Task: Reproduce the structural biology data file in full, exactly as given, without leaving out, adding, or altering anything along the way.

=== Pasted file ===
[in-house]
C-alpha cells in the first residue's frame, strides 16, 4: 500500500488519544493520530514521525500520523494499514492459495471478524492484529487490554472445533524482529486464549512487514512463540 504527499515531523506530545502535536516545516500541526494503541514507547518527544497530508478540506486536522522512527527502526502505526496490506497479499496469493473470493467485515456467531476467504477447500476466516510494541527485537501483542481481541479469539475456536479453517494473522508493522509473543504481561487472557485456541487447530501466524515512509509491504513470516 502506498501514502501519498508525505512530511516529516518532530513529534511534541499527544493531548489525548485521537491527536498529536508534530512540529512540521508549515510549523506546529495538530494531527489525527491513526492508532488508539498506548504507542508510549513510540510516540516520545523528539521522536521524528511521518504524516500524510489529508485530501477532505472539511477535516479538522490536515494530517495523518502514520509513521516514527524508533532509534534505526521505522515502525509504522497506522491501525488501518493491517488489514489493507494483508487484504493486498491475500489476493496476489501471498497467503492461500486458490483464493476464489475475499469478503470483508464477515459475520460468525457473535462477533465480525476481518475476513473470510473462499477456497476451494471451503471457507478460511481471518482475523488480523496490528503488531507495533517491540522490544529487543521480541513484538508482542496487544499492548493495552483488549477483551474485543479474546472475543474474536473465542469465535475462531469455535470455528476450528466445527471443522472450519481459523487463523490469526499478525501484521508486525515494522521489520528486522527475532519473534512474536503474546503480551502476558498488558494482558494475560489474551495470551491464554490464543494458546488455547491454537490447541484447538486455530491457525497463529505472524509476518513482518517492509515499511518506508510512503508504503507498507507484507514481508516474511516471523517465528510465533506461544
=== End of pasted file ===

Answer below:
[in-house]
C-alpha cells in the first residue's frame, strides 16, 4: 500500500488519544493520530514521525500520523494499514492459495471478524492484529487490554472445533524482529486464549512487514512463540 504527499515531523506530545502535536516545516500541526494503541514507547518527544497530508478540506486536522522512527527502526502505526496490506497479499496469493473470493467485515456467531476467504477447500476466516510494541527485537501483542481481541479469539475456536479453517494473522508493522509473543504481561487472557485456541487447530501466524515512509509491504513470516 502506498501514502501519498508525505512530511516529516518532530513529534511534541499527544493531548489525548485521537491527536498529536508534530512540529512540521508549515510549523506546529495538530494531527489525527491513526492508532488508539498506548504507542508510549513510540510516540516520545523528539521522536521524528511521518504524516500524510489529508485530501477532505472539511477535516479538522490536515494530517495523518502514520509513521516514527524508533532509534534505526521505522515502525509504522497506522491501525488501518493491517488489514489493507494483508487484504493486498491475500489476493496476489501471498497467503492461500486458490483464493476464489475475499469478503470483508464477515459475520460468525457473535462477533465480525476481518475476513473470510473462499477456497476451494471451503471457507478460511481471518482475523488480523496490528503488531507495533517491540522490544529487543521480541513484538508482542496487544499492548493495552483488549477483551474485543479474546472475543474474536473465542469465535475462531469455535470455528476450528466445527471443522472450519481459523487463523490469526499478525501484521508486525515494522521489520528486522527475532519473534512474536503474546503480551502476558498488558494482558494475560489474551495470551491464554490464543494458546488455547491454537490447541484447538486455530491457525497463529505472524509476518513482518517492509515499511518506508510512503508504503507498507507484507514481508516474511516471523517465528510465533506461544